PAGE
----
Most modern non-radar ATC systems display aircraft "positions". These "positions" are predicted based on last radar position, flight plan data, pilot estimates, (low quality) ADS-B and ADS-C. This is great for situational awareness but cannot be used for separation in the sense that radar and high quality ADS-B is used. Controllers cannot measure 5 miles between two symbols and call it a day because the rule book requires a procedural separation standard.

 

Aside from vertical separation (which we all know and love), most traditional procedural separation standards are based on either time reports (actuals and estimates) and distance reports to navaids and RNAV fixes. Traditionally, the controller must obtain these reports from the pilot. The separation standard is only achieved if the controller meets the criteria using the pilot reports. With CPDLC, this reporting can become semi-automated and minimise transmission delays [Mod - Happy Thoughts]ociated with HF (controllers don't operate HF radios, the messages are relayed by a HF radio operator) and data entry errors.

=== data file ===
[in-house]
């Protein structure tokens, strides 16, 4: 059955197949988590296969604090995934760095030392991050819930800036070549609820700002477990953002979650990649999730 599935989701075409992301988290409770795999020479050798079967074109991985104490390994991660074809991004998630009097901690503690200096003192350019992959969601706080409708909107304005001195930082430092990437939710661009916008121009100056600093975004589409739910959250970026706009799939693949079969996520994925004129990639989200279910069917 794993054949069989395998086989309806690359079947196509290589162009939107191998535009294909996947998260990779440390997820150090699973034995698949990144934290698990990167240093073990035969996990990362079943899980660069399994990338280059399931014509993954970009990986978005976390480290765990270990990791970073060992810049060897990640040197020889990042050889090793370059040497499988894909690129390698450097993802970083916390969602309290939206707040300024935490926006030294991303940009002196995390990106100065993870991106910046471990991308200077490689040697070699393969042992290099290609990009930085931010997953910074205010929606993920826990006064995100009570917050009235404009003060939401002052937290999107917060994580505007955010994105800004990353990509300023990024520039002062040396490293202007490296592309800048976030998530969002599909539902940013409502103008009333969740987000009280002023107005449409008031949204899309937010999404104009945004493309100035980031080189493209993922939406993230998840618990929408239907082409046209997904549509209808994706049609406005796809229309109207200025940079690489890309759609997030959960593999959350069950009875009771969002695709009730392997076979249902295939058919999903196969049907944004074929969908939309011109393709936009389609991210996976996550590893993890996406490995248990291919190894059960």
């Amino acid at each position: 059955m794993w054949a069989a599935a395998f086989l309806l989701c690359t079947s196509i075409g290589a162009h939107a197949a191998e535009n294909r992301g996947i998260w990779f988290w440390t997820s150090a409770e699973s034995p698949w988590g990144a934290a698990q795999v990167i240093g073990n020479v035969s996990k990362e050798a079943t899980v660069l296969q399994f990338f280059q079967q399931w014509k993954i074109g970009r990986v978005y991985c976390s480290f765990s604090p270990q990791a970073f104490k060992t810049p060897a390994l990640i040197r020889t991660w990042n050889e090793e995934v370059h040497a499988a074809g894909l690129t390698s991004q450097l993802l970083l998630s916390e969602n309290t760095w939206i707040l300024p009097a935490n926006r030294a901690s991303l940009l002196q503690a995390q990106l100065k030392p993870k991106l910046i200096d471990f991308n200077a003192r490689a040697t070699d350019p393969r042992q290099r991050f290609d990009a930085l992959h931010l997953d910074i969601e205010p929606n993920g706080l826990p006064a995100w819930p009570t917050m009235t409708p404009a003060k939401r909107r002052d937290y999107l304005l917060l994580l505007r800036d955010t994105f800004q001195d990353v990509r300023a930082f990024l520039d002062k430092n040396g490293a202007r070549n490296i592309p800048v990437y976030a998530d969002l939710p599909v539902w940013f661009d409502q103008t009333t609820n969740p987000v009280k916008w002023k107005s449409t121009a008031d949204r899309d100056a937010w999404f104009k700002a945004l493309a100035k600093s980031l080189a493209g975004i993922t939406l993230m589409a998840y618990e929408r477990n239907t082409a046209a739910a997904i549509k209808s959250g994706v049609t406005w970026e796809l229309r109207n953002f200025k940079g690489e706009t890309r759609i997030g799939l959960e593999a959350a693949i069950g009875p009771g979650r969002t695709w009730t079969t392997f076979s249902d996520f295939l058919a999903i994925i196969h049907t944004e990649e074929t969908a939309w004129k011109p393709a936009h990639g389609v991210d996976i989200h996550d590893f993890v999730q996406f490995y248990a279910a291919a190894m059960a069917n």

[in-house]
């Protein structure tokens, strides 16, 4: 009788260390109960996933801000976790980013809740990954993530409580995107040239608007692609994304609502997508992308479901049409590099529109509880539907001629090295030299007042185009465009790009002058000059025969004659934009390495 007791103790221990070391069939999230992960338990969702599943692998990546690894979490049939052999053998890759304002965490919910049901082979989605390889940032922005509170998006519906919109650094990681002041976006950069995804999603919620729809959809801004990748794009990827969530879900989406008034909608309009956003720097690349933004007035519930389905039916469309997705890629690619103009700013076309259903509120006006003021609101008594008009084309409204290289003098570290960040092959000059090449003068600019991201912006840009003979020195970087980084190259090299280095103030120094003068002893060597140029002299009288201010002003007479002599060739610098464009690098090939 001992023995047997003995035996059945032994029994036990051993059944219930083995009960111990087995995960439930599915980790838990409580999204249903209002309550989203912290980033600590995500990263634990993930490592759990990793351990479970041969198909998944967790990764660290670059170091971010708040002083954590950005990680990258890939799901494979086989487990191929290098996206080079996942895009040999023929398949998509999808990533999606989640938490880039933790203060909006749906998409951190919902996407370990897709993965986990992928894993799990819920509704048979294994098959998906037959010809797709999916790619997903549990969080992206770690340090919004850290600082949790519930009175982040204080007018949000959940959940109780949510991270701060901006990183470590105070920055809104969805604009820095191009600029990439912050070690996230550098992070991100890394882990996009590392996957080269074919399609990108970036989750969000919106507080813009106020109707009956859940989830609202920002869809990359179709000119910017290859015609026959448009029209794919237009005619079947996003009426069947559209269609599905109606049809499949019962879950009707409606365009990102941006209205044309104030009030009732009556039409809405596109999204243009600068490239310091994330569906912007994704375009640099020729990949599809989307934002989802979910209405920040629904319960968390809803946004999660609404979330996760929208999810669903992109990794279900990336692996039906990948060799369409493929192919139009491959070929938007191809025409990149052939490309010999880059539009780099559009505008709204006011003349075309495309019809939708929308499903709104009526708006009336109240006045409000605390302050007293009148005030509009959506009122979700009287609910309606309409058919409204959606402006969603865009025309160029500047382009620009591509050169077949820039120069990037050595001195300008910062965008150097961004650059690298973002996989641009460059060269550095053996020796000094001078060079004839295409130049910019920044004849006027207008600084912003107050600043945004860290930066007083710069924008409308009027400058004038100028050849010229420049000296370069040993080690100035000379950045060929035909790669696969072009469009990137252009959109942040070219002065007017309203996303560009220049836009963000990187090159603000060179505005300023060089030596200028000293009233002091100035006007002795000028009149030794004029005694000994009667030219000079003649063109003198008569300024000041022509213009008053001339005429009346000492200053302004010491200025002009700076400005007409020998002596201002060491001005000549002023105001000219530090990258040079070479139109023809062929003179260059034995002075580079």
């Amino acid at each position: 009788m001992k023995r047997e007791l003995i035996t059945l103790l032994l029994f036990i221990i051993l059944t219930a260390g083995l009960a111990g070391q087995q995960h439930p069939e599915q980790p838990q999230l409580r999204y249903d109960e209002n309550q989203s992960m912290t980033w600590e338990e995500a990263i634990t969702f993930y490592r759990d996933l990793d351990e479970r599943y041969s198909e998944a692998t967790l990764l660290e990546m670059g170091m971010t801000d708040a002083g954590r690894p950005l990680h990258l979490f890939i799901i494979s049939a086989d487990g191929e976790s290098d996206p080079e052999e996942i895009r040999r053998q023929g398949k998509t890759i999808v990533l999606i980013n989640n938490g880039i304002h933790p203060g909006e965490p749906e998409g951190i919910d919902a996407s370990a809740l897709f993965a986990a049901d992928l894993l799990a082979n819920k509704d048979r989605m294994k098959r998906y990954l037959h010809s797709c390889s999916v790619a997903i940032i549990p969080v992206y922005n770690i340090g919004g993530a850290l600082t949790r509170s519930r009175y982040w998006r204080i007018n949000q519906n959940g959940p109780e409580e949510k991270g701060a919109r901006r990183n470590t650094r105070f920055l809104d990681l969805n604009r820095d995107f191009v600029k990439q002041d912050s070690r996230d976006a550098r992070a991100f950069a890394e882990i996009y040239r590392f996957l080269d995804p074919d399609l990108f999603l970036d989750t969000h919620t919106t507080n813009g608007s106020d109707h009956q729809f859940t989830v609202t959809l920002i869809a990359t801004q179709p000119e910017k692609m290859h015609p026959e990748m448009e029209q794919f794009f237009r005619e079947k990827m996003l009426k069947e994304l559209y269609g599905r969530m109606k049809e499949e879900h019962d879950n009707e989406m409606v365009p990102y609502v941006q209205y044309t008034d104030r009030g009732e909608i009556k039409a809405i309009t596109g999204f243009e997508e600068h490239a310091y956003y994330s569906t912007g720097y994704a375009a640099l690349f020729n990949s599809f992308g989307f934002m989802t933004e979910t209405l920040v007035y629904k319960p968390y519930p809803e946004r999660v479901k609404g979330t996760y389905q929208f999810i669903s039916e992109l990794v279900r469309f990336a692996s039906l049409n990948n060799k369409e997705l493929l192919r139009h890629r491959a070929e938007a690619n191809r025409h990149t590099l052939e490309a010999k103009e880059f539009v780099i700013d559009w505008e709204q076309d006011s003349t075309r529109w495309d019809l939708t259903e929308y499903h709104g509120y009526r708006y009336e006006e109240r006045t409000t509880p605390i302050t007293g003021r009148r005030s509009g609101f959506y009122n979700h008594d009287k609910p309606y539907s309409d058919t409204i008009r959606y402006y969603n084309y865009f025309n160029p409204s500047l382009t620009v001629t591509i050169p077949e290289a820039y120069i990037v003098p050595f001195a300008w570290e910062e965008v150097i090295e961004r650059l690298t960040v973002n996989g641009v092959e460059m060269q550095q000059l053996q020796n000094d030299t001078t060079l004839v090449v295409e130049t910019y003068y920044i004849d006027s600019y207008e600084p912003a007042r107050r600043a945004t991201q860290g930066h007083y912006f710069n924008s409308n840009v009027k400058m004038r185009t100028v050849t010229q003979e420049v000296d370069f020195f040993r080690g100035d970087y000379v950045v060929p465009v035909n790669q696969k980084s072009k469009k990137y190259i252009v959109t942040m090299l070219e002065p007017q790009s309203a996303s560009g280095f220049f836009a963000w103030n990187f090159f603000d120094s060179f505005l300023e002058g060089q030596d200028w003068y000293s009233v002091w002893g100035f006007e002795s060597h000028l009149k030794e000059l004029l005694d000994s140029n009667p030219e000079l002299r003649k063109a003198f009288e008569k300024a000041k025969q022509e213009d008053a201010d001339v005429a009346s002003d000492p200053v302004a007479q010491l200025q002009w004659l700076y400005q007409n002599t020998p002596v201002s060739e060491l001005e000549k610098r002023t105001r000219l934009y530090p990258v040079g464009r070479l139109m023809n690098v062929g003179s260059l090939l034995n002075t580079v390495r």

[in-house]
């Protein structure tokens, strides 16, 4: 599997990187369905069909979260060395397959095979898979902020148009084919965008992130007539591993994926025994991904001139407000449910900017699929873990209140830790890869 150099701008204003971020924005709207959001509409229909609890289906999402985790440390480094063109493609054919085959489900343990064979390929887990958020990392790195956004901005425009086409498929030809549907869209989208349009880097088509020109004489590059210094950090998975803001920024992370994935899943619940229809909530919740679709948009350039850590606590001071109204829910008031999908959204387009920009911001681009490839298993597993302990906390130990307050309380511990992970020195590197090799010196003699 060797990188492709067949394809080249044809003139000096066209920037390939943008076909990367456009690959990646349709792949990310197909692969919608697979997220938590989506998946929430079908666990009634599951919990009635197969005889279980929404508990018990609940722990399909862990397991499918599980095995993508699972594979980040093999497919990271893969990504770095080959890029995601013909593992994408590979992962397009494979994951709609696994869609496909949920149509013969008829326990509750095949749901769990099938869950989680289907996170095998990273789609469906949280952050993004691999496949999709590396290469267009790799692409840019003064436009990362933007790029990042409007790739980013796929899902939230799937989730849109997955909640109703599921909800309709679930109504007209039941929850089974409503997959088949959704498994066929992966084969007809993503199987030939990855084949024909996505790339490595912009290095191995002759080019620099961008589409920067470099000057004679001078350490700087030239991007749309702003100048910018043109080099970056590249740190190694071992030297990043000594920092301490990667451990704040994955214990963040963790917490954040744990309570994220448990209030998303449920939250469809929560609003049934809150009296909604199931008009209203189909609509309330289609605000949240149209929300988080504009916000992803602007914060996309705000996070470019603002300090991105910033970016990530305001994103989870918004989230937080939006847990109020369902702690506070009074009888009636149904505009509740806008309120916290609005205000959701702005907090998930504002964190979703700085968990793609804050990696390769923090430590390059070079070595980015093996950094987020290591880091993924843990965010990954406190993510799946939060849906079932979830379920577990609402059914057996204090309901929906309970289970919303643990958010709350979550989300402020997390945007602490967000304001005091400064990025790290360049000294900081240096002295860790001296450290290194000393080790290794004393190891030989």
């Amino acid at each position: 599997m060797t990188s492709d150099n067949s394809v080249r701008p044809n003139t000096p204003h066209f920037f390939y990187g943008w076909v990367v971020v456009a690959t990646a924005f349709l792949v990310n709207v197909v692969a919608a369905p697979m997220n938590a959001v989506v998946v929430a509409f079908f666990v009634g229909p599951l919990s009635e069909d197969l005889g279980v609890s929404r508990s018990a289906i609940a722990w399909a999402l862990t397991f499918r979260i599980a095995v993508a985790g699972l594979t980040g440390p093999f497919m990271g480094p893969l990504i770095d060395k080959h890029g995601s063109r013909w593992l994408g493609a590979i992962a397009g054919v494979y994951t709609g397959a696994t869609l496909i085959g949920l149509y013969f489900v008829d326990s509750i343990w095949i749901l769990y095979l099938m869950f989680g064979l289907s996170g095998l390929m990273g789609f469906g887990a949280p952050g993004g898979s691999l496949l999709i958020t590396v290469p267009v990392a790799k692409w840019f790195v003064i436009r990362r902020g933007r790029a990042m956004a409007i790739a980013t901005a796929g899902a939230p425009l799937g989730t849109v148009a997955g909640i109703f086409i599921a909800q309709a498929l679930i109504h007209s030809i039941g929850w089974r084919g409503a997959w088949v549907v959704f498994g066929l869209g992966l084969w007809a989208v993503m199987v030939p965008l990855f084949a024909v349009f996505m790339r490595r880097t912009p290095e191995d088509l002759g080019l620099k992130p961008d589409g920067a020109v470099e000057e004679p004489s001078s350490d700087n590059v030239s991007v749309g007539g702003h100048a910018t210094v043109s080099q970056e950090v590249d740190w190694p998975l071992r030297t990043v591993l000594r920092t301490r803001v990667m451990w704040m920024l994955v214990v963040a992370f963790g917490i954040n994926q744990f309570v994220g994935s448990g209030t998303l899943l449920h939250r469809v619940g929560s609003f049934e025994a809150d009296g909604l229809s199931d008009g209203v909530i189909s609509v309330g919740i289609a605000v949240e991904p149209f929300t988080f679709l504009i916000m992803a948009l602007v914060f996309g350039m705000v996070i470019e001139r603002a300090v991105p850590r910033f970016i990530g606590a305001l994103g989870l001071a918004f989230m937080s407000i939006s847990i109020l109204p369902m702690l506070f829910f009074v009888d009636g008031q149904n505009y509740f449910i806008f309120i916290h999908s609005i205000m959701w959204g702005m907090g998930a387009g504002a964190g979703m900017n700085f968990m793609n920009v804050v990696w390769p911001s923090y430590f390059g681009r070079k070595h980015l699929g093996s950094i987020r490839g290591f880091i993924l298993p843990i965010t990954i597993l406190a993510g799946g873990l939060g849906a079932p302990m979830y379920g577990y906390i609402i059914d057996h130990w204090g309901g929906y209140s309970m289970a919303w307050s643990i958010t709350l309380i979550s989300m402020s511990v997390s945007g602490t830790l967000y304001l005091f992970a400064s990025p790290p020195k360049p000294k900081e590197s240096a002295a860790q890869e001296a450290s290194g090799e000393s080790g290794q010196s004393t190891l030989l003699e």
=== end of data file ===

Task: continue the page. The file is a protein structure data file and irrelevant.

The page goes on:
With the advent of ADS-C in the Pacific/Indian and now the proliferation of this into the Atlantic, radar-like separation (albeit at 30 miles for RNP4 and 50 miles for RNP10) can be used in non-radar areas for participating aircraft.

 

All of that is to say, most divisions simulating non-radar airspace adopt procedural separation requirements which means that position reports need to be obtained even if we can "see" the aircraft.

David Zhong

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Yet, we strive for removing as much radio traffic as possible and desire CPDLC etc. Do we go full circle.

 

 

Yes. Absolutely.

 

I don't know if you've ever worked a CTP on an oceanic position, but the less I have to talk, the better. It is absolute chaos when everyone is on voice.

 

Ryan..you are so right!!